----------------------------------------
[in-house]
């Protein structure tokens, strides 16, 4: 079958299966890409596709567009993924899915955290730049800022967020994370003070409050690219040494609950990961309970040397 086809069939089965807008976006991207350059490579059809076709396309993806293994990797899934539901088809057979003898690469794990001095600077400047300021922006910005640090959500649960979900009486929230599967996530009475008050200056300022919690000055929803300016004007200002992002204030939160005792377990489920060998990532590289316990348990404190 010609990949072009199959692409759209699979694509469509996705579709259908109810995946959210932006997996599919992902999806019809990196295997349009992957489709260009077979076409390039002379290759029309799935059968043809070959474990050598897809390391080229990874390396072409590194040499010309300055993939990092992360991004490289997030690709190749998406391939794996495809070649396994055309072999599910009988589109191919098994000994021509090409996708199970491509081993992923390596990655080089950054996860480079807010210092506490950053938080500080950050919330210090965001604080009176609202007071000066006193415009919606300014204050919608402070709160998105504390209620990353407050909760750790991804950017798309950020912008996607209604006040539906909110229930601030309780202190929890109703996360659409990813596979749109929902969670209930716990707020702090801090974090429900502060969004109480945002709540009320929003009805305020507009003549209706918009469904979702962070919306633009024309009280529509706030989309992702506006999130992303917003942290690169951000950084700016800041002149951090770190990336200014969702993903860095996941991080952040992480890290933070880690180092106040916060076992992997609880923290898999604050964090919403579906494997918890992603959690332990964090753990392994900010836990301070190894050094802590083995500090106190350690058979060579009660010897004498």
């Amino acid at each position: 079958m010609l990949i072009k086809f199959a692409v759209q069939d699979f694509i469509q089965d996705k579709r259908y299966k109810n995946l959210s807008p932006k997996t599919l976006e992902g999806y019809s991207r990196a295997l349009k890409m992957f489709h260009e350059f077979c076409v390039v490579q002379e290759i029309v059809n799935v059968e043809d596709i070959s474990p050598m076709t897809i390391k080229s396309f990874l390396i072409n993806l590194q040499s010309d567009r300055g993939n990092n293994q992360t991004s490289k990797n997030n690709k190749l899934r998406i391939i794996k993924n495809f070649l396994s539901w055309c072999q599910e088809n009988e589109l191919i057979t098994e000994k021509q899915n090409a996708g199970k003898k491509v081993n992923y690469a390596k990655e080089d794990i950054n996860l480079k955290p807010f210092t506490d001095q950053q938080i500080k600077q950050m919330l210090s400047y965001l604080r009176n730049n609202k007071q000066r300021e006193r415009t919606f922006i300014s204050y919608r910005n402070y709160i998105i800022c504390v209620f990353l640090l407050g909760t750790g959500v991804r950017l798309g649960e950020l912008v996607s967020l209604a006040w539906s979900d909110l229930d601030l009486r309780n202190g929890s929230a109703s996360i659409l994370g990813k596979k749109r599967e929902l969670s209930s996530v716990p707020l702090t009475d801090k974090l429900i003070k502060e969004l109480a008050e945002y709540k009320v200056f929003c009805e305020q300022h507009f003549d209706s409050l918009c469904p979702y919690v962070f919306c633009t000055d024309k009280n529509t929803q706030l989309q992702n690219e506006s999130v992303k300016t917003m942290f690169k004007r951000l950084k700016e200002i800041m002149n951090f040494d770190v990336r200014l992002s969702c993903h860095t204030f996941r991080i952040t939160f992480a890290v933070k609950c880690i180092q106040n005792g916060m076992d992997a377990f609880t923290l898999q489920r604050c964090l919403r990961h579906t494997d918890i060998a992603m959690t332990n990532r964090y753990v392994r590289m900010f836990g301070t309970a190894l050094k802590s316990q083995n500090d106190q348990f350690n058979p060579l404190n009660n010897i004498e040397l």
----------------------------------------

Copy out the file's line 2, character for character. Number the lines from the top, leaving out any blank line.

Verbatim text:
């Protein structure tokens, strides 16, 4: 079958299966890409596709567009993924899915955290730049800022967020994370003070409050690219040494609950990961309970040397 086809069939089965807008976006991207350059490579059809076709396309993806293994990797899934539901088809057979003898690469794990001095600077400047300021922006910005640090959500649960979900009486929230599967996530009475008050200056300022919690000055929803300016004007200002992002204030939160005792377990489920060998990532590289316990348990404190 010609990949072009199959692409759209699979694509469509996705579709259908109810995946959210932006997996599919992902999806019809990196295997349009992957489709260009077979076409390039002379290759029309799935059968043809070959474990050598897809390391080229990874390396072409590194040499010309300055993939990092992360991004490289997030690709190749998406391939794996495809070649396994055309072999599910009988589109191919098994000994021509090409996708199970491509081993992923390596990655080089950054996860480079807010210092506490950053938080500080950050919330210090965001604080009176609202007071000066006193415009919606300014204050919608402070709160998105504390209620990353407050909760750790991804950017798309950020912008996607209604006040539906909110229930601030309780202190929890109703996360659409990813596979749109929902969670209930716990707020702090801090974090429900502060969004109480945002709540009320929003009805305020507009003549209706918009469904979702962070919306633009024309009280529509706030989309992702506006999130992303917003942290690169951000950084700016800041002149951090770190990336200014969702993903860095996941991080952040992480890290933070880690180092106040916060076992992997609880923290898999604050964090919403579906494997918890992603959690332990964090753990392994900010836990301070190894050094802590083995500090106190350690058979060579009660010897004498």